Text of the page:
Synopsis: “A new English teacher, John Keating (Robin Williams), is introduced to an all-boys preparatory school that is known for its ancient traditions and high standards. Using unorthodox methods to reach out to his students, who face enormous pressures from their parents and the school, Keating encourages students to break out of their shells, pursue their dreams and seize the day.” (Wikipedia)
“You are here. And life exists. And identity. That the powerful play goes on and you may contribute a verse. What will your verse be?”
Every movie has the capacity to captivate, inspire, and empower; however, the extent of a movie’s impact is definitely variable.
Dead Poet’s Society is a movie with this undeniable capacity. It might not be a movie that would make people exclaim with excitement when talking about it to their friends, but for me, it’s a treasure. It’s a movie that I just want to keep to myself. It’s not cynical, but I wouldn’t categorize it as visionary either. I first watched the movie when I was 15, and I was so in love with it that I kept a small pocket notebook filled with its quotes. To say the least, this movie has taught me lessons that continue to provoke my thinking. Like a symphony, it has soothing melodies and melancholic harmonies. It evokes emotion from deep within, and it is haunting and stirring.
Below I have listed some aspects of the movie that impacted me greatly.
“Gather your rosebuds while you may. The Latin term for that sentence is Carpé Diem. Carpé Diem. That’s seize the day. Why does the author use this line? Because we are food for worms, lads. Because believe it or not, each and every one of us in this room is one day, going to stop breathing, turn cold, and die.”
This is probably one of the most famous quotes from the movie. Professor Keating says this to his students on the first day of school at Welton Academy. This quote leaves the students, as well as the audience, in awe; Keating’s beliefs are exactly the unorthodox approaches to education that neither Welton nor the students’ parents support. Yet, it is this quote that rings true to his students.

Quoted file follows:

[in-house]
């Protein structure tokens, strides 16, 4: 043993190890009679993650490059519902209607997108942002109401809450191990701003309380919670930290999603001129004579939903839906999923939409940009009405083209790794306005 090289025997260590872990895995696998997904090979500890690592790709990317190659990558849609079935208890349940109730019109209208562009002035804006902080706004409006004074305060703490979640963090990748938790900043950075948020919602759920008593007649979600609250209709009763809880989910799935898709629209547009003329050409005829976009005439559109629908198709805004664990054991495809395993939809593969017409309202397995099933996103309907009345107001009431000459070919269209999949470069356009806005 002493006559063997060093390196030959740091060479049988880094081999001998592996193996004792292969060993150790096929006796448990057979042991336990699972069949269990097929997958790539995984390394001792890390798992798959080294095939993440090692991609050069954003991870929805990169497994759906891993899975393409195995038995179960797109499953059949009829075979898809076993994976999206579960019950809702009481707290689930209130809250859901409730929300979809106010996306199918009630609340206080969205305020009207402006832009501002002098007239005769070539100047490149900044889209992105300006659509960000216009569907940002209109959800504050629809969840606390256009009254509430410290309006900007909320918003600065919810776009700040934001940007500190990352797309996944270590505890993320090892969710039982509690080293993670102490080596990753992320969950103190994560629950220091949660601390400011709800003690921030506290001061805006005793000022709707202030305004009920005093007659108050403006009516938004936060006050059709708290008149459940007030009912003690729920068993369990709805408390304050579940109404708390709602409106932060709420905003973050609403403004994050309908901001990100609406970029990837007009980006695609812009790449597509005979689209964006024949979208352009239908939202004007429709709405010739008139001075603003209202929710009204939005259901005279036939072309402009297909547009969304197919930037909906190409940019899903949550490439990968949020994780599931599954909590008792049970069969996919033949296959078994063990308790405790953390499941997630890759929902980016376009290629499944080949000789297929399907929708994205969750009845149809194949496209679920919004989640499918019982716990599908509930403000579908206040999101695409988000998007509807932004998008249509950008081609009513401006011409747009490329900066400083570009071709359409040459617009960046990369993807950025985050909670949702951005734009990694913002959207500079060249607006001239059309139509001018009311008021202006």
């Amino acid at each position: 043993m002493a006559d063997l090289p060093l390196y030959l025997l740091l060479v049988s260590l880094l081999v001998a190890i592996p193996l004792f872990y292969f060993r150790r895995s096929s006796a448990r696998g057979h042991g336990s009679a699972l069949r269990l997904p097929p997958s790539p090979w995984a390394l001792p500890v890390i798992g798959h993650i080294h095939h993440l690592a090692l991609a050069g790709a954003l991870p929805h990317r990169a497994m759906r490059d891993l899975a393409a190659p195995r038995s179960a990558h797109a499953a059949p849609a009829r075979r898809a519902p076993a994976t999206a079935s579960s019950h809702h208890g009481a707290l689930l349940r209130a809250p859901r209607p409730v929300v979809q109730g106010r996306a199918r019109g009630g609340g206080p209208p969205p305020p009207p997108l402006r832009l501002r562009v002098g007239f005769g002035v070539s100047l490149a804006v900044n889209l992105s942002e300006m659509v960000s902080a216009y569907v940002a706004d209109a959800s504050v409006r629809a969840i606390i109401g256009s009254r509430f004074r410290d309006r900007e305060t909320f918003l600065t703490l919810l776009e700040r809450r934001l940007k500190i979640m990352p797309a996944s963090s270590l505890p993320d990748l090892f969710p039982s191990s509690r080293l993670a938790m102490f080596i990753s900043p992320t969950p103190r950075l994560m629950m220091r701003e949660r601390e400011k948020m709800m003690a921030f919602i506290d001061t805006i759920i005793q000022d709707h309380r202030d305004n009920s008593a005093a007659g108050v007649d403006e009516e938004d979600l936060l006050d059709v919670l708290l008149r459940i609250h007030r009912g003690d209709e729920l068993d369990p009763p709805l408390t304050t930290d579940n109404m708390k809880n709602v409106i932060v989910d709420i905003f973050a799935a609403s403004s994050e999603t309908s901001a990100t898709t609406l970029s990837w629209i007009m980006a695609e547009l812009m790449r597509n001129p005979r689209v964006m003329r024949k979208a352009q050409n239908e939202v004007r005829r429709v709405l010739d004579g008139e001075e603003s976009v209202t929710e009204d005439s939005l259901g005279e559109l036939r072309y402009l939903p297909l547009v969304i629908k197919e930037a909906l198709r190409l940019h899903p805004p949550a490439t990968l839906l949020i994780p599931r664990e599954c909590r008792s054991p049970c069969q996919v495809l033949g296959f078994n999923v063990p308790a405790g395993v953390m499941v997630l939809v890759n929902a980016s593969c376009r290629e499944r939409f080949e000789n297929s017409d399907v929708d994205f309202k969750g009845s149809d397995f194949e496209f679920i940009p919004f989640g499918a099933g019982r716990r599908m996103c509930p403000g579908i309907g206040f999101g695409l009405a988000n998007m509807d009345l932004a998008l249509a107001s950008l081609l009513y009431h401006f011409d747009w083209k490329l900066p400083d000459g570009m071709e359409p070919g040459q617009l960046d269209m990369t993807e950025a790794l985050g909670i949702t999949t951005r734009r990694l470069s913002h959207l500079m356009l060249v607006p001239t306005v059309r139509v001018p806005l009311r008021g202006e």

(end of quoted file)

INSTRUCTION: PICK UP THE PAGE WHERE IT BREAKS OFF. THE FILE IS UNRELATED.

At Welton, the students are programmed into following the same, old, boring, and predictable lifestyle that their fathers, their father’s fathers have lived. Therefore, Keating’s way of life immediately shoots down the “one size fits all” belief that is held at the academy. We are all going to die, no matter what kind of person we become. Because of that, we should live life to its fullest. While Welton sees sameness as what is needed to sustain life, Keating sees it as what is needed to die. Through this, we are able to see Keating’s aspiration as an educator: to inspire his students to follow their dreams and think for themselves.
However, a downfall of this teaching is the way many students misunderstood the idea of the end of the road. They believe that a meaningless life is one without creativity when they are supposed to believe that a meaningless life is one where they aren’t able to pursue their passions. Neil Perry, one of the main characters in the movie, dreams of becoming an actor but is oppressed by his father to go to Harvard and become a doctor. Neil takes his teacher’s advice, to seize the day, to heart and takes up the role of Puck in the school play. However, when Mr. Perry finds out that his son had been neglecting his studies for some theater bogus, he furiously pulls Neil out from the play and threatens to send the latter to Braden Military School. This is where Neil makes the mistake of twisting Keaton’s words – while Keating says “live life to the fullest because we will all die”, Neil hears “we should die if we can’t live life to the fullest”.